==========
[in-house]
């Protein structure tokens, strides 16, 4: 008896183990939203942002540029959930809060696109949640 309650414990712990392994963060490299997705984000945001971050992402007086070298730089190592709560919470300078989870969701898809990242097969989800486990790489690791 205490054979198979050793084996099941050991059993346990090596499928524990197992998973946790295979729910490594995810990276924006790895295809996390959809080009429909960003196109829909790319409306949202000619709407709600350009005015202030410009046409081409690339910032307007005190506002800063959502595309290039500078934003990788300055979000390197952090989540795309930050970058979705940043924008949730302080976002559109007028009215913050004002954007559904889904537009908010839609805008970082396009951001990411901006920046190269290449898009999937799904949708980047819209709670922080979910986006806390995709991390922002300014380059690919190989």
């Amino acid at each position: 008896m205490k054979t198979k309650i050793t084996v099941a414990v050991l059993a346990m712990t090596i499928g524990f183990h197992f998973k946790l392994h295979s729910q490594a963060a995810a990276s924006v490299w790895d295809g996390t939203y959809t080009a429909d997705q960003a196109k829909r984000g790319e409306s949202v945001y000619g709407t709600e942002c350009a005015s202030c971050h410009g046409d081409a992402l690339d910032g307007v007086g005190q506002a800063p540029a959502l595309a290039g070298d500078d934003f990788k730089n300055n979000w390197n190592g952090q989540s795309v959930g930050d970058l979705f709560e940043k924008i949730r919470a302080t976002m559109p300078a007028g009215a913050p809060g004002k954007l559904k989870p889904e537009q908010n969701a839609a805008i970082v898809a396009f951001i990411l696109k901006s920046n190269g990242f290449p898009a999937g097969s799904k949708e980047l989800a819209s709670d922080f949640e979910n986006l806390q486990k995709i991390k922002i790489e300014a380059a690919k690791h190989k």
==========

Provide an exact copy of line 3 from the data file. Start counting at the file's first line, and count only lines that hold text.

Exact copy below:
């Amino acid at each position: 008896m205490k054979t198979k309650i050793t084996v099941a414990v050991l059993a346990m712990t090596i499928g524990f183990h197992f998973k946790l392994h295979s729910q490594a963060a995810a990276s924006v490299w790895d295809g996390t939203y959809t080009a429909d997705q960003a196109k829909r984000g790319e409306s949202v945001y000619g709407t709600e942002c350009a005015s202030c971050h410009g046409d081409a992402l690339d910032g307007v007086g005190q506002a800063p540029a959502l595309a290039g070298d500078d934003f990788k730089n300055n979000w390197n190592g952090q989540s795309v959930g930050d970058l979705f709560e940043k924008i949730r919470a302080t976002m559109p300078a007028g009215a913050p809060g004002k954007l559904k989870p889904e537009q908010n969701a839609a805008i970082v898809a396009f951001i990411l696109k901006s920046n190269g990242f290449p898009a999937g097969s799904k949708e980047l989800a819209s709670d922080f949640e979910n986006l806390q486990k995709i991390k922002i790489e300014a380059a690919k690791h190989k």